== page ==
Meeting Amazing Adaptation Professionals
Keith Henty, ClimateWise Project Developer
More than 500 people attended the National Adaptation Forum in Denver, and I wish I could have talked to them all. I did get to chat with dozens of fascinating, super-smart people and mention a few here. Those brief conversations plus excellent workshops sparked my imagination for dream jobs and potential partnerships. The Geos Institute participated as a sponsor, presenter, and exhibitor (see our poster Creating ClimateWise Communities).
- Tonya Graham, Geos Institute: “Becoming ClimateWise: The People Part of the Equation” and Shaking the Couch Cushions – Creating and Expanding Funding Streams for Adaptation Planning and Implementation
- Marni Koopman, Geos Institute: “The Best of Both Worlds: Developing LCC Performance Measures based on Success in Socioeconomic and Natural Resource Sectors”
The Nature Conservancy seems to be everywhere, and they have deep history in working in coastal communities.
I met Joy Brown, a Marine Restoration Specialist in Mt. Pleasant, SC. She has an enviable task—exploring/preserving the coastal Lowcountry by boat.
At the NAF in Denver, Roger Stephenson of Stephenson Strategic Communications explains his poster (“This is Your Journalist on Data”). Photo: Keith Henty, Geos Institute.
The Red Cross is active in community preparedness and resiliency services in many vulnerable communities. I heard Angie Grajeda reflecting on their work in Hawaii; she understands deeply the importance of developing trust with locals. Presentation PDF. The Red Cross takes roles in convening facilitators, resource brokers, and subject matter experts. And I heard this new job title…a “convener catalyst”!
It was impressive hearing Lynne Carter from Louisiana State University informally address a small group. She is the Program Manager of SCIPP (Southern Climate Impacts Planning Program). Those folks are part of NOAA funded RISA teams (Regional Integrated Science Network). The RISA people are vital connectors to communities, providing tools, extensive expertise, and ongoing education and research on adaptation work.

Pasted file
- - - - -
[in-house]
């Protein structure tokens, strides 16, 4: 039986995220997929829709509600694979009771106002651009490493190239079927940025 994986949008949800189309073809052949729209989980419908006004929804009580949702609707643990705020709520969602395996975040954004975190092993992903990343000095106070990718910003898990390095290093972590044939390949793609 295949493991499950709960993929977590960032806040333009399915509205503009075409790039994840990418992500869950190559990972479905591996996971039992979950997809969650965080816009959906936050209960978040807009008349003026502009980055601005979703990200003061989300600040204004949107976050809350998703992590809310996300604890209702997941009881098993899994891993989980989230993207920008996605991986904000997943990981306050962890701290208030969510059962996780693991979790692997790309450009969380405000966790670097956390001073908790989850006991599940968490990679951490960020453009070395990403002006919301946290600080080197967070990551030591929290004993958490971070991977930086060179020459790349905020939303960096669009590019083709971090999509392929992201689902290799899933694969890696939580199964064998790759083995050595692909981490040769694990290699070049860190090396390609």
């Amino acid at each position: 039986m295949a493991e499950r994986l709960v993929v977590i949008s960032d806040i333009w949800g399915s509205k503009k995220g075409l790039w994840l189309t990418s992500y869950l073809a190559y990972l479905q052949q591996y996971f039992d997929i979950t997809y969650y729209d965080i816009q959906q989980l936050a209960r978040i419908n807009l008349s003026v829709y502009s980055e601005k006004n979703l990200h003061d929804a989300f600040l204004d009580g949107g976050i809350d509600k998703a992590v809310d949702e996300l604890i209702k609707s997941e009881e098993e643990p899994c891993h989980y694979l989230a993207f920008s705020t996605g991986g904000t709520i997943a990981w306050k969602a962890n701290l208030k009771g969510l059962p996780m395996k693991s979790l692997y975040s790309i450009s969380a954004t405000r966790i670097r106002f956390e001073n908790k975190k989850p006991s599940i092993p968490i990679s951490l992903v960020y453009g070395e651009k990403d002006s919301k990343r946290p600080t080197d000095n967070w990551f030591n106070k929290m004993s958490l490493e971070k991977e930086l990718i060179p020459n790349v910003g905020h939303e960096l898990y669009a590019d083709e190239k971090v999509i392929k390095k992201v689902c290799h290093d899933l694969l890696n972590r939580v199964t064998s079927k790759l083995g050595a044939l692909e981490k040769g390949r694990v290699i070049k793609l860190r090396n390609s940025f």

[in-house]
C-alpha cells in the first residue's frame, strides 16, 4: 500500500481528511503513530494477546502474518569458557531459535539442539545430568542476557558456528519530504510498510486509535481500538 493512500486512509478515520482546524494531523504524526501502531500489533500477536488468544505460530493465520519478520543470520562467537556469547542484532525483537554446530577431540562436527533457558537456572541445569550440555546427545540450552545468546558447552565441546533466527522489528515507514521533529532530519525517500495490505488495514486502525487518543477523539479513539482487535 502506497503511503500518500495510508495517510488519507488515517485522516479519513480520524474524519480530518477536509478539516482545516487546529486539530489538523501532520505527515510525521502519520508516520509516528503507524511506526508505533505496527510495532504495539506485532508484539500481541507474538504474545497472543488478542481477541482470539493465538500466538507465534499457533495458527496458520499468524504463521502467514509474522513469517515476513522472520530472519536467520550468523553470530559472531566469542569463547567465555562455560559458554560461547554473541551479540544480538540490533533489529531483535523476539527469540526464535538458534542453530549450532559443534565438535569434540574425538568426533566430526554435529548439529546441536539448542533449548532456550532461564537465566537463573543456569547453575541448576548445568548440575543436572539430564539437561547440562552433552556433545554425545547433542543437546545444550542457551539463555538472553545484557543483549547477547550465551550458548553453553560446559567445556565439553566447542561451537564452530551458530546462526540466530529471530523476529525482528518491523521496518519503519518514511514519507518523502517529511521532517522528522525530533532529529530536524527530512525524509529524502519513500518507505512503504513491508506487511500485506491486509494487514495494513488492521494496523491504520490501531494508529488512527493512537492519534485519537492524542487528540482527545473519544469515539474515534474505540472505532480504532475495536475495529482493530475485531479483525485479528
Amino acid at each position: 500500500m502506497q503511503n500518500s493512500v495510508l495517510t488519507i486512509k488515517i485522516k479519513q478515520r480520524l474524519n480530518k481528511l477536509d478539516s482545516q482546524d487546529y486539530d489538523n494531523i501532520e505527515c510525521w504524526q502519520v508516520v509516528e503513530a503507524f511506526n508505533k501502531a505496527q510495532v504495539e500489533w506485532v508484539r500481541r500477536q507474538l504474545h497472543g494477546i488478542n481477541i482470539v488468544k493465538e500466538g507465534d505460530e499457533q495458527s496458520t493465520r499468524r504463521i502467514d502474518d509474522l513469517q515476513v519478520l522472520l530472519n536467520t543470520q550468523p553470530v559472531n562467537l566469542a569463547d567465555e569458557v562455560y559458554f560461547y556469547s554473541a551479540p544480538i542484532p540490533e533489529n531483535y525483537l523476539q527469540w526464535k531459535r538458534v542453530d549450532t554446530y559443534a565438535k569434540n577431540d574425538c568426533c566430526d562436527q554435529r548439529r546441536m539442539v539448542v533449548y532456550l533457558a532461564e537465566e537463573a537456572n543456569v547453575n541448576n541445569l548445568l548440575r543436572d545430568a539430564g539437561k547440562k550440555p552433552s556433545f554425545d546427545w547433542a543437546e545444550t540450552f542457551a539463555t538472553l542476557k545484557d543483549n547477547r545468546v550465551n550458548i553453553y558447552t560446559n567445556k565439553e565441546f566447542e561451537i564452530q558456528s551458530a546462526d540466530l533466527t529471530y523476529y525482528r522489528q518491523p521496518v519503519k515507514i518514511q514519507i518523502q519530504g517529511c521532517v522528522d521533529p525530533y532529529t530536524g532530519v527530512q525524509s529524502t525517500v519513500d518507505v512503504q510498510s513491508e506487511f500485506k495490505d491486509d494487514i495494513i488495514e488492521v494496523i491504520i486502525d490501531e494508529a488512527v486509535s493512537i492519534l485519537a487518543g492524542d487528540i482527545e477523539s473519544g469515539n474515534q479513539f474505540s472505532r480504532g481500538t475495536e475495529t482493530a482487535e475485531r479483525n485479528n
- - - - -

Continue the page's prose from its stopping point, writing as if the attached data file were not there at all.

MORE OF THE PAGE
There were huge grins as Bob Doppelt demonstrated some “Me to We” concepts. My table companions roared with laughter as we thumb-wrestled each other at his urging. I appreciated this simple example of shifting our thinking toward working together, from the me–self interest—(I can win this)–to the collaboration (we can advance together by agreement). Doppelt heads up the Resource Innovation Group (TRIG), teaches at the Univ. of Oregon, and writes fascinating books that include From Me to We, and The Power of Sustainable Thinking.
I kept a tight grip on the card I got from Jeff Weber from Portland, Oregon. His work on the Oregon Coastal Community Resilience Network Pilot Project caught my attention. Here’s the PDF-powerpoint: Fostering Community Resilience Through Multi-Hazard Planning. They have some NOAA and FEMA funding and are establishing a “resilience network” in coastal NW Oregon.
Gwen Shaugnassy is one of those sharp trainers who teaches Climate Adaptation for NOAA’s Coastal Communities Training Course. She works out of the NOAA Coastal Services Center in Chas, SC. Among their many resources, NOAA has a digital coast website with Lidar and many more tools. Here’s a web link for sea level rise and coastal impacts viewing.
I met an enthusiastic and very articulate Sherry Godlewski from New Hampshire. She is the Environmental Program Manager with the NH Dept. of Environmental Services, and they have been bringing community planners together for several years now. She told me about the exciting evolution of the New Hampshire Coastal Adaptation Workgroup (NHCAW). They provide communities with education, facilitation, and guidance. See StormSmart Coasts.
The town of Exeter is one community benefitting from their work. “By the end of 2014, Exeter is expected to have the most rigorous climate adapation plan on the NH coast”, according to the Seacoast Online. Here’s a quote: “Unfortunately, right now we can’t reverse climate change; the only thing we can do is slow it down,” UNH research professor Paul Kirshen said. “And because we can’t reverse climate change, we have to adapt.”
A final NAF session for me focused on ways to effectively engage the public in climate adapation and disaster response efforts.
Presentation at the National Adaptation Forum: From left, Roger Stephenson, Cara Pike, Queen Quet (speaking), and Jacqui Patterson at an NAF workshop.
For insights, look to the work of the session leaders:
- Ann Baughman of Freshwater Future,
- Queen Quet, Chieftess and Head of State for the Gullah-Geechee Nation,
- Jacqui Patterson, Director of the NAACP Climate Justice Initiative, and
- Cara Pike. Pike seems to know everything (and just about everyone) to do with climate adaptation planning—especially linked to communications and research. She is the founder and Director of the Social Capital Project and Climate Access (Sharing What Works).
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